Vitamin B12 is essential for many functions such as red blood cell development, energy production, neurotransmission and DNA synthesis.

The eggs of fish like masago are low in carbohydrates but rich in protein and healthy fats, including omega-3 fatty acids.

These polyunsaturated fats help control inflammation and are essential for the proper function of the immune system, heart, hormones and lungs.

In addition, fish eggs are rich in amino acids, which are the building blocks of proteins, especially lysine, valine, histidine, leucine, isoleucine, and phenylalanine. Leucine and lysine are essential for protein synthesis and muscle repair.


Detailed on Tobiko vs Masago

Tobiko and Masago are both types of fish that are commonly used in Japanese cuisine, especially sushi. Although there are similarities between the two, there are some differences.


Origin: Tobiko comes from flying fish, or more precisely, flying fish eggs. It is characterized by its chewiness and slightly larger grains than masago.

Colors: Tobiko is known for bright colors such as orange, red, green, and black. Color is often achieved through natural or artificial means to add visual appeal to sushi dishes.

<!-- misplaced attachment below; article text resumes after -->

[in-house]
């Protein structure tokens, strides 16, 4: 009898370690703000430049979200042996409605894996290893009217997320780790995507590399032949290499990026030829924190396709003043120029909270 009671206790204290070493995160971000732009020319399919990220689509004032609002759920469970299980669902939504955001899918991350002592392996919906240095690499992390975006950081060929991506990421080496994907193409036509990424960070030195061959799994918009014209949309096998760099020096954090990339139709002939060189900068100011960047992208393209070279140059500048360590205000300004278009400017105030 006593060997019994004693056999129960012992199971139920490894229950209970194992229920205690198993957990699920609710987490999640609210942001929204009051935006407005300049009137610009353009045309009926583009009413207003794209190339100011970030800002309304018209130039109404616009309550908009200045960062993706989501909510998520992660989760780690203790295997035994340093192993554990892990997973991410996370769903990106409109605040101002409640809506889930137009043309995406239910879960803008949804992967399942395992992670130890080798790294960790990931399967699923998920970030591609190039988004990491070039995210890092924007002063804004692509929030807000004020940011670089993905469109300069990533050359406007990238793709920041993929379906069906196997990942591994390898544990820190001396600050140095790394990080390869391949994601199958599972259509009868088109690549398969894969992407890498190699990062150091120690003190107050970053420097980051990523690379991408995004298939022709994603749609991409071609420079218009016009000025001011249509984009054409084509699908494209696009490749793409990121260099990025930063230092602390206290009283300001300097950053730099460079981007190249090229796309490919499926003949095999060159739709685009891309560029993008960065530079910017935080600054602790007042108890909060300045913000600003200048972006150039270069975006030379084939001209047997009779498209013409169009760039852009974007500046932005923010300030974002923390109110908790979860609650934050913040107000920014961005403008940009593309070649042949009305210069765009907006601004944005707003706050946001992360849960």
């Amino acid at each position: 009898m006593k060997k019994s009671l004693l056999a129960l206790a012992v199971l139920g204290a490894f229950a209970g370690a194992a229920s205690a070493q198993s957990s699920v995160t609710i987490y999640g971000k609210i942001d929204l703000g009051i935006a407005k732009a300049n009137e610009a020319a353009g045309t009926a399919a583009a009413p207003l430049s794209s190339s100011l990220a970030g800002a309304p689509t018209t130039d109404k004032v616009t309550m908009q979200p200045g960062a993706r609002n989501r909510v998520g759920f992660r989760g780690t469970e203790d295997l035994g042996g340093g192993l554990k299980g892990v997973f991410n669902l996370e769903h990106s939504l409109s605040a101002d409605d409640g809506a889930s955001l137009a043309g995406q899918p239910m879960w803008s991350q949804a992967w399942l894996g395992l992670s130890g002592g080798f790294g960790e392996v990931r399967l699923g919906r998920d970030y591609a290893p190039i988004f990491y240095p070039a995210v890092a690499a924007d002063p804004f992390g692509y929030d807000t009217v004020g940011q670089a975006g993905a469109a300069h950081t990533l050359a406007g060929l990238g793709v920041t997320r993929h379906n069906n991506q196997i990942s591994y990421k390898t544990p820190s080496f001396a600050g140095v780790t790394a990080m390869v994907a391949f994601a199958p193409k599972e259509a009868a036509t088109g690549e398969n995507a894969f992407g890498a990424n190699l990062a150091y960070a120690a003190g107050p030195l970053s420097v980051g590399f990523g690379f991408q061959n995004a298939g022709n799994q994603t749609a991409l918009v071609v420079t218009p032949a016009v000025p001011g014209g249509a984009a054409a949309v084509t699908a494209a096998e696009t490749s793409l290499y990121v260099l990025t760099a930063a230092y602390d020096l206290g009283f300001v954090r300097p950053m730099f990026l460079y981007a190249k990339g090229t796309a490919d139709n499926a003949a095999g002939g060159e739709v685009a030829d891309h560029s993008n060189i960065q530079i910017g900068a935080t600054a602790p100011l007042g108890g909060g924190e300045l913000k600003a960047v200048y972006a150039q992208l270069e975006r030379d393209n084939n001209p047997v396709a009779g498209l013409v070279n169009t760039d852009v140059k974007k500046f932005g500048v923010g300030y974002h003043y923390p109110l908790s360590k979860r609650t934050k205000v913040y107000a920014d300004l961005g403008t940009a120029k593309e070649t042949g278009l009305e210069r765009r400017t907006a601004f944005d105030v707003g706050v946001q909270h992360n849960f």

Taste: Tobiko has a mild salty taste and a slight sweetness. Each egg is firm and has a unique texture that bursts when you bite into it. Use in Sushi: Tobiko is commonly used as a topping for a variety of sushi dishes, including nigiri, sashimi, and maki. It is valued not only for its taste but also for its beautiful appearance.


Origin: Masago is usually made from shishamo, a small smelt fish. The grains are smaller than Tobiko’s.

Color: Masago is generally orange, but other colors are available. It is not as active as the tobiko and looks more delicate.

Taste: Compared to Tobiko, Masago has a milder taste and a slightly softer texture. The eggs are smaller, so you can enjoy a different texture.

Use in Sushi: Like Tobiko, Masago is often used as an ingredient in sushi rolls, nigiri, and gunkan sushi. It gives dishes a delicate flavor and delicate texture. Personal preference often plays an important role when it comes to choosing between tobiko and masago. Some people prefer the large, crunchy texture of tobiko, while others prefer the small, soft grains of masago. Additionally, the selection may also be influenced by the desired color and visual expression of the sushi plate.

Health Benefits Possible

Like other types of seafood, masago is highly nutritious and offers a variety of health benefits.

Contains plenty of high-quality protein

Masago is small but rich in protein. Each 28-gram serving provides 6 grams of high-quality protein. This is approximately equivalent to one large egg (50 grams).

Compared to the other two macronutrients, carbohydrates and fat, protein is the most satiating and helps satisfy hunger.